It wasn’t long ago that Americans viewed Canada as a poorer neighbor with only one competitive advantage—in hockey. No more: On January 1, Ottawa cut the nation’s corporate tax rate to 16.5% from 18%, compared to the U.S. federal rate of 35%.
This isn’t a new trend up north. Canada starting cutting corporate taxes in the 1990s under the Liberal government of Paul Martin and has since enjoyed a virtuous cycle of investment, job creation and growth. The trend has continued under Conservative Prime Minister Stephen Harper, who has pledged to take the rate to 15% by 2012. Even Canada’s Socialist-run provinces have followed suit by lightening the tax burden on business.
This is part of a global trend, as a European Commission report last year noted that Europe’s average corporate tax rate has dropped below 25%. By contrast, the U.S. rate is close to 40% if you add state corporate taxes to the federal levy. That competes with Japan for highest in the world, and even Japanese politicians say they want to cut their corporate rate.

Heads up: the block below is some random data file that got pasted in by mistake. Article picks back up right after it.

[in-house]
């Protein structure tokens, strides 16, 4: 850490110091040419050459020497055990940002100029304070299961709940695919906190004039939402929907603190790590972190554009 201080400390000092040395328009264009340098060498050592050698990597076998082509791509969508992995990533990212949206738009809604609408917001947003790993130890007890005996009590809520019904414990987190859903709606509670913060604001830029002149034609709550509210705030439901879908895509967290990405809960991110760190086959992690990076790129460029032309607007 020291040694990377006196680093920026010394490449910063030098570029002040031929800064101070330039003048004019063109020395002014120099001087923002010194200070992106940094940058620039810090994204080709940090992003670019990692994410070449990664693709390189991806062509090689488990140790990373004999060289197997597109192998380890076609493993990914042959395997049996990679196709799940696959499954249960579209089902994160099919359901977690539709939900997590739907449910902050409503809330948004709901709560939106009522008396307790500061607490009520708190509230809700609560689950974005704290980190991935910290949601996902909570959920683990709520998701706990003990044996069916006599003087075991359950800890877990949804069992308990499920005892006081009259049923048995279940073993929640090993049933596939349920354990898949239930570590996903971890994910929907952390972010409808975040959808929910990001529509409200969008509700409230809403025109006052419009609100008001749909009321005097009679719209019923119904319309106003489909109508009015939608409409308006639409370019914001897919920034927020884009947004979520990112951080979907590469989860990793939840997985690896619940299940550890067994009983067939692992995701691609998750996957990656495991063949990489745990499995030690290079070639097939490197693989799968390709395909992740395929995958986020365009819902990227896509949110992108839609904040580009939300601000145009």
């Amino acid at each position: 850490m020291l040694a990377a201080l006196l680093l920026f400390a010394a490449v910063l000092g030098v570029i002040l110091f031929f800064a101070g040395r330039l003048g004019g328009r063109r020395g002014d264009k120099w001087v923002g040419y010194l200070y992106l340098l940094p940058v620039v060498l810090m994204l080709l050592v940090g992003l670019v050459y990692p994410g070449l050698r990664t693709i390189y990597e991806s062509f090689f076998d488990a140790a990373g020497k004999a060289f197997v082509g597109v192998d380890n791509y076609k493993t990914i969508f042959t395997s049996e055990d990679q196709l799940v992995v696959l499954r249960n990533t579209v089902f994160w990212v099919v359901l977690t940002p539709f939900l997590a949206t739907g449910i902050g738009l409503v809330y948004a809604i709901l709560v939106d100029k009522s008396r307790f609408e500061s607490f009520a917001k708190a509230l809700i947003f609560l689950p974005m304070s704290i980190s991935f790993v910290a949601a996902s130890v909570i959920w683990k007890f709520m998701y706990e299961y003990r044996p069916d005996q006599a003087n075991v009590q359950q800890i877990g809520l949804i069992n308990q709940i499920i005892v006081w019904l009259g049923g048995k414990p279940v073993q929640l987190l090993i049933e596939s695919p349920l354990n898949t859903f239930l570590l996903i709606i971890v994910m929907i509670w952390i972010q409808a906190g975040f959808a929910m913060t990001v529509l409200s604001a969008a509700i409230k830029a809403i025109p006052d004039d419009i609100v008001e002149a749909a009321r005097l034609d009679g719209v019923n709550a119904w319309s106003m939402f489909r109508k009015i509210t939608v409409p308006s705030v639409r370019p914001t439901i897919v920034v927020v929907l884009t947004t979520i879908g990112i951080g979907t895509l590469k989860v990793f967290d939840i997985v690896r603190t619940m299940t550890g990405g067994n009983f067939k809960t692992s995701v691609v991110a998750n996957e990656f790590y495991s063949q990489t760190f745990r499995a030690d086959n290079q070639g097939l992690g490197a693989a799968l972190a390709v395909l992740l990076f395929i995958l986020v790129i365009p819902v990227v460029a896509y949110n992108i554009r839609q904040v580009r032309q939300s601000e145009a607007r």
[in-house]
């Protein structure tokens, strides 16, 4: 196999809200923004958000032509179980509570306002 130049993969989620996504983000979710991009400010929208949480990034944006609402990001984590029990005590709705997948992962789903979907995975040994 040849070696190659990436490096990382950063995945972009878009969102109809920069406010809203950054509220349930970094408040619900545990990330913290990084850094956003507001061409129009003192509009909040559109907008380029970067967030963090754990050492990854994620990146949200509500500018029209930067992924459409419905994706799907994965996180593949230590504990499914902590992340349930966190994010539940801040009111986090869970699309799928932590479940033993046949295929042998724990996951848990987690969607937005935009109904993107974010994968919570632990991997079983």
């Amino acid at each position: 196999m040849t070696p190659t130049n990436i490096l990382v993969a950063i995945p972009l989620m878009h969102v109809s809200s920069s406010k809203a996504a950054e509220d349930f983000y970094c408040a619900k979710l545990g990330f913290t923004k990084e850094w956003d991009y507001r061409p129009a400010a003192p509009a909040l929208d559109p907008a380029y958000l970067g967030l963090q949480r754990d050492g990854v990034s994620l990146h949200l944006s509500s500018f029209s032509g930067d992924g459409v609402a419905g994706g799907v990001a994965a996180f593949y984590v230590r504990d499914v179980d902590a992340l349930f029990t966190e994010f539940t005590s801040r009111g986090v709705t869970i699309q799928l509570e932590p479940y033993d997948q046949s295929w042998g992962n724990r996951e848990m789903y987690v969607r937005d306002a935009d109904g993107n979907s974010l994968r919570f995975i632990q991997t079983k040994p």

Relative levels of taxation matter because companies and investors send capital where it can achieve the highest returns. Yes, U.S. companies often pay a lower effective tax rate thanks to loopholes, but the variability leads to economic inefficiency and investment distortions. Low marginal rates have helped the likes of Hong Kong (16.5%), Singapore (17%) and Ireland (12.5%) attract capital, while the high U.S. rate keeps hundreds of billions of dollars from coming to America from offshore.
Twenty-two years ago we wrote an editorial—"North, to Argentina"—warning Canada that economic prosperity isn’t a birthright but requires sound policies like free trade. Nowadays, that’s a lecture Canada could credibly deliver to Washington on business taxes.